Existing estimates of research and development capital in the Canadian system

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32. Several types of intangible assets are already included in the CSNA estimates, including software development and mineral exploration. Some software R&D is encompassed in total investment in software, which was capitalized in the Canadian SNA in 2001.10 Mineral exploration has been capitalized in the accounts since 1997 as part of the revision to incorporate the SNA93 recommendations.

33. Software capitalization was introduced into the CSNA in 2001. Three types of software were included: prepackaged, custom-design and own-account. Own-account software was defined as that done "in-house" by employees for use within an organization. This includes work defined as R&D in the FM data and, if not taken into account, could lead to a potential double-count.

34. Not all purchases or costs related to software acquisition were included as investment when software capitalization was introduced into the CSNA. Expenditures on repair and maintenance, spending on employees' training on software, purchased software that would be embedded in hardware and then re-sold and the costs of developing software that would be later sold (not used in-house) were all excluded from software investment spending. The last exclusion (costs of developing software for later sale) is clearly R&D expenditure.

35. It is important to note that R&D on software and the actual software development create two distinct assets. Any mixing of these assets in the CSNA is the result of measurement issues. The R&D acts as an "intellectual machine" in the making of the software. Therefore, the R&D is capitalized by the producer of the software, while the software itself is capitalized by the purchaser of the software. For own-account R&D on software, the producer is also the purchaser.

36. To avoid a double count with software capital some of the software R&D as measured by the FM data, should be excluded from the R&D estimates, namely R&D on own-account software. However, data sources do not provide any distinction between whether the R&D work was done for in-house purposes and therefore already included in software capitalization or if it was being developed for resale and therefore to be included in R&D.11 In an effort to overcome this issue, all R&D expenditure undertaken by the software development and computer systems design industries North American Industrial Classification System (NAICS 5112 and 5415) were included in the R&D estimates. The assumption being that this expenditure was for R&D to support the development of software that was not in-house, but rather to be sold. All other software R&D spending (for all other industries) was considered to be for in-house purposes and therefore assumed to already be included in software capital.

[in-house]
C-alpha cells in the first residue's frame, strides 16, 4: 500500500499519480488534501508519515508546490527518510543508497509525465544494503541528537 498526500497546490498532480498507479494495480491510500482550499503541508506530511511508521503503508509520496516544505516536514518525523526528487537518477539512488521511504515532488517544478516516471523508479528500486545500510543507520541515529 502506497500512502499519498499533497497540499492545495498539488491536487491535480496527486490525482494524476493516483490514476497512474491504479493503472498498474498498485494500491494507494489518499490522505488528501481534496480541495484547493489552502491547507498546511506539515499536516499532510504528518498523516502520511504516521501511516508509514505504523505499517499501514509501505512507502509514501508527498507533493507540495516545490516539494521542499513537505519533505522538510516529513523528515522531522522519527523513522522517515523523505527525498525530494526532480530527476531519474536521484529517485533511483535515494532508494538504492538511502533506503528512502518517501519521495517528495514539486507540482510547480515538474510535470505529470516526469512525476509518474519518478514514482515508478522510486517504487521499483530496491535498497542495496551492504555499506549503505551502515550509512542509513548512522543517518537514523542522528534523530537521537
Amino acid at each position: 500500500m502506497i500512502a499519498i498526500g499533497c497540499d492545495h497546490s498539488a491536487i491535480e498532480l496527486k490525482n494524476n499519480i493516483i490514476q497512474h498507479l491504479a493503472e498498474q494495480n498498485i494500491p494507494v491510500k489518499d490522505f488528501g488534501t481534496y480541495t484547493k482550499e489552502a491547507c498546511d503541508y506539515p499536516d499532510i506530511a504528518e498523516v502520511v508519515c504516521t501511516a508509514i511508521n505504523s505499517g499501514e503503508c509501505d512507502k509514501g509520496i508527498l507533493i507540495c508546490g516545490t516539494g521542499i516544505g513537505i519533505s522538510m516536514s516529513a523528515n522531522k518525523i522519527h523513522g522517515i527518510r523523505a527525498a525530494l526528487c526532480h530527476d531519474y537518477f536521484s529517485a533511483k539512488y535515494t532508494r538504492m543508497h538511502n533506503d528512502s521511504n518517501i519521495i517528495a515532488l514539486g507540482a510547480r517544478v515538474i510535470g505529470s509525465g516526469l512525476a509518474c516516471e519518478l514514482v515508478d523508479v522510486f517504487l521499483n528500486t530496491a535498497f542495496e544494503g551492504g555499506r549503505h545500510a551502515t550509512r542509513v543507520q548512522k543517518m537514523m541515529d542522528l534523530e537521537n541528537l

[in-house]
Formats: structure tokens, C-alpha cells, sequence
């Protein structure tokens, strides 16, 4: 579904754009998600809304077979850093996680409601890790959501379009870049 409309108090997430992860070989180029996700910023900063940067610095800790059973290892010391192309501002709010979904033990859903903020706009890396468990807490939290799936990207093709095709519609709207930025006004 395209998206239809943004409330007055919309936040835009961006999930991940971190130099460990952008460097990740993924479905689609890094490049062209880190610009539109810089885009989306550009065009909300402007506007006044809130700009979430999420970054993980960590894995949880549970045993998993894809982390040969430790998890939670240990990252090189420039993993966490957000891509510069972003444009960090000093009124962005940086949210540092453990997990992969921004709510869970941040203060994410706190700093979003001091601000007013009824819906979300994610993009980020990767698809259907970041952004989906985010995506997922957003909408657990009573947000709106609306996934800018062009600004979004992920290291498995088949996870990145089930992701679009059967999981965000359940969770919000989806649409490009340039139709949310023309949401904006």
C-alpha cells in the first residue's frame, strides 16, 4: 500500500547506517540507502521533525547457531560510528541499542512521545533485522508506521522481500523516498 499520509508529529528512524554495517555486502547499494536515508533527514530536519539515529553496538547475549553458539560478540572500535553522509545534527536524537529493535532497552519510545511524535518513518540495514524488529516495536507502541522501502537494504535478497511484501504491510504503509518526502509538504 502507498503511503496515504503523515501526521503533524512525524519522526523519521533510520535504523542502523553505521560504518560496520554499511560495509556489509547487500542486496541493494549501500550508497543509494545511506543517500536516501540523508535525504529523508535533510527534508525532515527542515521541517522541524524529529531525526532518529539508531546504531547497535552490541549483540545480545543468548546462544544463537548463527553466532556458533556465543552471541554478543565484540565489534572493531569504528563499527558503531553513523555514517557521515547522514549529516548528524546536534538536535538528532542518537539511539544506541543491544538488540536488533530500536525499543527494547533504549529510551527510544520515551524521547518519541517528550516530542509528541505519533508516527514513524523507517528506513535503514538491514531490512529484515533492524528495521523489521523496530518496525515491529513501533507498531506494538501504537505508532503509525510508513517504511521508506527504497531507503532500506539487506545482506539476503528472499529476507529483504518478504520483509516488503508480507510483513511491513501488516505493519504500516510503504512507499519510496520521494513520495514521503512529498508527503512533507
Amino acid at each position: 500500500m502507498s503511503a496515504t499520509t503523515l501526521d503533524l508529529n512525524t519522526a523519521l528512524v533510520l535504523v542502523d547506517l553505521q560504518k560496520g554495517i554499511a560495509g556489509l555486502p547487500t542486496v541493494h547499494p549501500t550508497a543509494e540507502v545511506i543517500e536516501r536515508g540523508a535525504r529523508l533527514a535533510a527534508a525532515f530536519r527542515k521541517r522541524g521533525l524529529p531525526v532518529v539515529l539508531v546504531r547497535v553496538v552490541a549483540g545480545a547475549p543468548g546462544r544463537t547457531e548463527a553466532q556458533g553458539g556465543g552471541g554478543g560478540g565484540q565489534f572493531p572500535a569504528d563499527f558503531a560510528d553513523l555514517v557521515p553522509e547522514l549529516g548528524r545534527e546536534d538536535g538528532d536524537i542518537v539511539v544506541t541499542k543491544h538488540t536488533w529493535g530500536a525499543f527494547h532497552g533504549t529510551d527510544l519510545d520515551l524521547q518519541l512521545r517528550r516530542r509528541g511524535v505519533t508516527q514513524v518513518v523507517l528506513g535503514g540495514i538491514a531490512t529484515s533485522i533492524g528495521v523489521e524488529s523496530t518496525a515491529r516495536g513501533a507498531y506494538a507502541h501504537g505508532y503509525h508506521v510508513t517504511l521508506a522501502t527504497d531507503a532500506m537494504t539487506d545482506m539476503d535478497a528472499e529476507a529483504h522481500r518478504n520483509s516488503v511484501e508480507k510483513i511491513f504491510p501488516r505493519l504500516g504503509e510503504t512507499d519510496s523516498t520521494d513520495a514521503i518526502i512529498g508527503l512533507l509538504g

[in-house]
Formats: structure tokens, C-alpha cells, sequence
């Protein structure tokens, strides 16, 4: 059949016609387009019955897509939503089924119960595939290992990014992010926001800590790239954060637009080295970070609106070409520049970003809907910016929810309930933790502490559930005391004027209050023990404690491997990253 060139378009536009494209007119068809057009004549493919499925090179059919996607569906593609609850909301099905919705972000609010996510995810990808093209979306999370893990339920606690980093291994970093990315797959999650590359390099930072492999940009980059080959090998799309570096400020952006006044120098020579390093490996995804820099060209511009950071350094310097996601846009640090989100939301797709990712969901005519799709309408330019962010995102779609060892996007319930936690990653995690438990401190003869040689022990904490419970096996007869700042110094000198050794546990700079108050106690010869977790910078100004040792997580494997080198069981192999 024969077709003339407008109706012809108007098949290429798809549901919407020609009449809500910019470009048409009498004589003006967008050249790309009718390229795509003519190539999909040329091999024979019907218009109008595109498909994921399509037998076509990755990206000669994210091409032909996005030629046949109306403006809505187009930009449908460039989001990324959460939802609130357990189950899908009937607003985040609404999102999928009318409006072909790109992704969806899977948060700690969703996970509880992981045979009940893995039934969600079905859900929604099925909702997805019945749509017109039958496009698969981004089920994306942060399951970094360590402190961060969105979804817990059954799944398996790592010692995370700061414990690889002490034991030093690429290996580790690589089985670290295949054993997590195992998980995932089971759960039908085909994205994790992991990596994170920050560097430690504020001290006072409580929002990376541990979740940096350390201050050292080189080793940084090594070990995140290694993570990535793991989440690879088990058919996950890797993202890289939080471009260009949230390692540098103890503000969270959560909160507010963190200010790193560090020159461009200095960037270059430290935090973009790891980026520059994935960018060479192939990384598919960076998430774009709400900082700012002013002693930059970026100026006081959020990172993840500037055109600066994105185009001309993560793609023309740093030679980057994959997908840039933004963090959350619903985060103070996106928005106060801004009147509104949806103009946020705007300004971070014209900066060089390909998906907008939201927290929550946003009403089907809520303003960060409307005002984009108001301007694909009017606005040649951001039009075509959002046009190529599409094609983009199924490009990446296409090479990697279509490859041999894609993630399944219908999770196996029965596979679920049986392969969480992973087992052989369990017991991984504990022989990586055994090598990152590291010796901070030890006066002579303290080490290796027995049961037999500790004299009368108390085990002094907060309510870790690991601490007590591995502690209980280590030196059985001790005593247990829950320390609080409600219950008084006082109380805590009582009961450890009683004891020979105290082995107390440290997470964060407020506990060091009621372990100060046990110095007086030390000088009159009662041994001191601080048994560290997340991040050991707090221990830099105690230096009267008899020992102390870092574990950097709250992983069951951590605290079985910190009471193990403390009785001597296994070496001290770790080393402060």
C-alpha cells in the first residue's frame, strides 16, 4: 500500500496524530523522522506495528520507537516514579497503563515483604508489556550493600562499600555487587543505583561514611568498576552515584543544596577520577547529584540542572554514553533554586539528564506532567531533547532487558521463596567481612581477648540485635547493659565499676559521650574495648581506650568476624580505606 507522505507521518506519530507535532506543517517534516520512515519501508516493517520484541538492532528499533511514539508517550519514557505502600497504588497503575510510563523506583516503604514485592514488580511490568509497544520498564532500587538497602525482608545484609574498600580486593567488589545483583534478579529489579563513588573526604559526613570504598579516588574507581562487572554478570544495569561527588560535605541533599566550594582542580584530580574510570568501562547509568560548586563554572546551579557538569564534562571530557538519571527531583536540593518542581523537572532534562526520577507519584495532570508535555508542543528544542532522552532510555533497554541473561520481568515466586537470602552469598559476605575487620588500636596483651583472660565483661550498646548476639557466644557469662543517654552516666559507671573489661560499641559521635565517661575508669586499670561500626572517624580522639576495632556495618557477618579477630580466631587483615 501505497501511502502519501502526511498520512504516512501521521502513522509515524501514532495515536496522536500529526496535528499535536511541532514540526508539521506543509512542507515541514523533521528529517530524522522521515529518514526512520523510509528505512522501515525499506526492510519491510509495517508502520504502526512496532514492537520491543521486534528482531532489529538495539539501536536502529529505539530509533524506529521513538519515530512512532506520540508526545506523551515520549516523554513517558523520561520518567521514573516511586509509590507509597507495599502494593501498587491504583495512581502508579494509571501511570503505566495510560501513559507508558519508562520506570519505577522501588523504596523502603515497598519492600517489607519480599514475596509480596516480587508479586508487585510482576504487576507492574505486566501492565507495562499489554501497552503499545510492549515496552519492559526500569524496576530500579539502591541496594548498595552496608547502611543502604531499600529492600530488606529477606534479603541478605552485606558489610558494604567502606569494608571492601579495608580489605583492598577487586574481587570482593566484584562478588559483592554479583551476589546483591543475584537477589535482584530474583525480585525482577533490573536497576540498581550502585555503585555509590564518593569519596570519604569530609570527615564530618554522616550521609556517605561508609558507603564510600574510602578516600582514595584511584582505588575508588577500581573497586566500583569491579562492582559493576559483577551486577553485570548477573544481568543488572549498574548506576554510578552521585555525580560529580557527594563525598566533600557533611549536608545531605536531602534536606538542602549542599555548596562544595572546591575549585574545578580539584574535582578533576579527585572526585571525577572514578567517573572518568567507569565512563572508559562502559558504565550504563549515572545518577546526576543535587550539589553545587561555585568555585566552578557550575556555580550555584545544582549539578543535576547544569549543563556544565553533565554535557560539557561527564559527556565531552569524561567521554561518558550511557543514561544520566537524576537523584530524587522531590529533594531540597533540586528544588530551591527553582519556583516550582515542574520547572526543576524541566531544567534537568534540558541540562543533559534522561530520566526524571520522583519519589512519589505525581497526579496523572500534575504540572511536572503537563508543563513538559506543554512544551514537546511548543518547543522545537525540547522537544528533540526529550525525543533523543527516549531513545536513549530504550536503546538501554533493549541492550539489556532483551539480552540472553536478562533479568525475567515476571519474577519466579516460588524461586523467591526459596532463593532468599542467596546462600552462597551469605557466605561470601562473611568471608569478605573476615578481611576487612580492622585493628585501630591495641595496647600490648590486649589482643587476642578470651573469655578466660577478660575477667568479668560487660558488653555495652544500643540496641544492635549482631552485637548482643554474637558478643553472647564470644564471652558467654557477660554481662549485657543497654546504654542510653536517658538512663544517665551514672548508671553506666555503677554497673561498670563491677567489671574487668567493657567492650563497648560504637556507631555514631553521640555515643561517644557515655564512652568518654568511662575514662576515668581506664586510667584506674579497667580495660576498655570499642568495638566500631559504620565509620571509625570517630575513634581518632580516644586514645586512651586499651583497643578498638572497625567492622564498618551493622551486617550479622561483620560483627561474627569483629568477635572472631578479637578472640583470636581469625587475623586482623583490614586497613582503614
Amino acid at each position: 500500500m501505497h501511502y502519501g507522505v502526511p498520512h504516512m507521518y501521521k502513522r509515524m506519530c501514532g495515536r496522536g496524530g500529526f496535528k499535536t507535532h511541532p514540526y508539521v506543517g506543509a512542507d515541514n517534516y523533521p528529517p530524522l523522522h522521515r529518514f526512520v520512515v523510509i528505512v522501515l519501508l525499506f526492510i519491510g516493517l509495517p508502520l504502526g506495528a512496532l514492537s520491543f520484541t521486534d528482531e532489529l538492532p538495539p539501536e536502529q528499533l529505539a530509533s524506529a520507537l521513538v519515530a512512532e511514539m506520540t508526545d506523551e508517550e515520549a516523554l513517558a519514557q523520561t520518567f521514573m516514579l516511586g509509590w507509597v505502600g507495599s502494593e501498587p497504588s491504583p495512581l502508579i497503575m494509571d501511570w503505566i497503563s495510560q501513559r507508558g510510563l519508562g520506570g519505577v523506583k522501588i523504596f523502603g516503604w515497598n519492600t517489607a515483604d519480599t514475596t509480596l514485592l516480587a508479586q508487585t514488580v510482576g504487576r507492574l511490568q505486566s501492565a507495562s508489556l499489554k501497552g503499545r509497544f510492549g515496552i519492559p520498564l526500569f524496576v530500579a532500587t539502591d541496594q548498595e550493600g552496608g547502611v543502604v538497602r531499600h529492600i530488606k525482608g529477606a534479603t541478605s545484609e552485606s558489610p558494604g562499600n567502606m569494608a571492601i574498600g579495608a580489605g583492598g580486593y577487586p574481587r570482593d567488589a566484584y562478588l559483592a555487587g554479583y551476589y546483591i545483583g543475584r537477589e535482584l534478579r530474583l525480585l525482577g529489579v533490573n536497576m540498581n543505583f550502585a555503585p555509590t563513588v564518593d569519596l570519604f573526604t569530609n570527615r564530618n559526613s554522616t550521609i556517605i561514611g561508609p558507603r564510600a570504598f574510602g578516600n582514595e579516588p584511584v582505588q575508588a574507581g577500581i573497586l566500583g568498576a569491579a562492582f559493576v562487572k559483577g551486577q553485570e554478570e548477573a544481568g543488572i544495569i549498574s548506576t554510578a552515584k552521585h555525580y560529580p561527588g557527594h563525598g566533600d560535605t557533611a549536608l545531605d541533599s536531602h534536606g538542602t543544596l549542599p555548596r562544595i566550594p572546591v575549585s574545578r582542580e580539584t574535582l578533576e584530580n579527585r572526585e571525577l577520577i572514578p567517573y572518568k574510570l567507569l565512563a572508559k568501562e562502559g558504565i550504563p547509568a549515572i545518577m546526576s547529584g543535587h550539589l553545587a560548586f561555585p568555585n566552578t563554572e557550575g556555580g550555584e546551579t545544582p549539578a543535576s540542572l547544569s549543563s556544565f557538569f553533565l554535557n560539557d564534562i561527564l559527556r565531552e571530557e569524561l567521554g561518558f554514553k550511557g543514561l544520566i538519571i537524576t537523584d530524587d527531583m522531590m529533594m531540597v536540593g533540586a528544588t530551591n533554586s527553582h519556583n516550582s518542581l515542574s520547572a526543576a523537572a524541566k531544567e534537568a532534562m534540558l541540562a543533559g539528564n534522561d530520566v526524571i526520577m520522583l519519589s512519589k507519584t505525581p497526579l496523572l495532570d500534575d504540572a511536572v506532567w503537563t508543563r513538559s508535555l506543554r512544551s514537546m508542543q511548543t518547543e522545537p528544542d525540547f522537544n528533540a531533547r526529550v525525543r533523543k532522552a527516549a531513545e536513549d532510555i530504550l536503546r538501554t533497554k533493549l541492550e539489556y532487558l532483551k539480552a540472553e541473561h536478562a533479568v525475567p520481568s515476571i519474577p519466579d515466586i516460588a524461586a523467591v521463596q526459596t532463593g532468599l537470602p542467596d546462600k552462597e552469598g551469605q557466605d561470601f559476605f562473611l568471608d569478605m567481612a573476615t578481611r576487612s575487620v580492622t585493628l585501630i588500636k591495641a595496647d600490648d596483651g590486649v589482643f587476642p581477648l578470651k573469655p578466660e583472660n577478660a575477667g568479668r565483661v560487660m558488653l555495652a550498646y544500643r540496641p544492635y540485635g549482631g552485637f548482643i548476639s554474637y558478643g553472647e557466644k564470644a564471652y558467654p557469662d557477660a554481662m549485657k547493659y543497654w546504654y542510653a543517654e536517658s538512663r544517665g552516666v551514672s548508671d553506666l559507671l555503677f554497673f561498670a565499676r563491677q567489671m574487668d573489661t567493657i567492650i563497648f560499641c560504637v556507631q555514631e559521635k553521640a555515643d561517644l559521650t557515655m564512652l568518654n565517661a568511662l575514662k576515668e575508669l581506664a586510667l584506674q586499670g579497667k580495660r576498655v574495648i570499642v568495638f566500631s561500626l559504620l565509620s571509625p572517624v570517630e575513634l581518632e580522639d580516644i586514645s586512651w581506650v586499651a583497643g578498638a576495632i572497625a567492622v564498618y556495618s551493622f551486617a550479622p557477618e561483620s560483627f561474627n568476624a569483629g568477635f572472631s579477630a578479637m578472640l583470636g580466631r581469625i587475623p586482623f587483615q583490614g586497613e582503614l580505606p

37. In the case of mineral exploration, the costs associated with both successful and unsuccessful exploration are currently included as capital in the CSNA. The rationale for their inclusion as capital is that valuable knowledge regarding subsoil assets, and related to the eventual extraction, is gained from either process. These mineral exploration costs are not the same as the expenditure on R&D by mining companies as found in the FM data in Canada. The R&D expenditures from the FM data are aimed at improving the mining process, including exploration as well as other production.

38. Before the SNA 93, most spending on mineral exploration was already capitalized in the Canadian SNA. However, general exploration expenditures undertaken by a mining company on own account or by a mineral exploration company on contract, as well as geological and geophysical expenses incurred in the exploration of petroleum and natural gas were not capitalized. With the historical revision in 1997, all exploration expenditures as well as geological and geophysical expenditures were capitalized. As a result, spending on mineral exploration is not included in the estimates of R&D capital since these are intangible assets that are uniquely different than R&D. Conversely, R&D undertaken for the mining sector is not included in the exploration costs and therefore is included in the R&D expenditures.

 

10 . See Chris Jackson, "Capitalization of Software in the National Accounts", Statistics Canada, 2002

11 . The software capitalization estimates were not based on FM data but rather were calculated using labour force information related to programmers and engineers working on software development.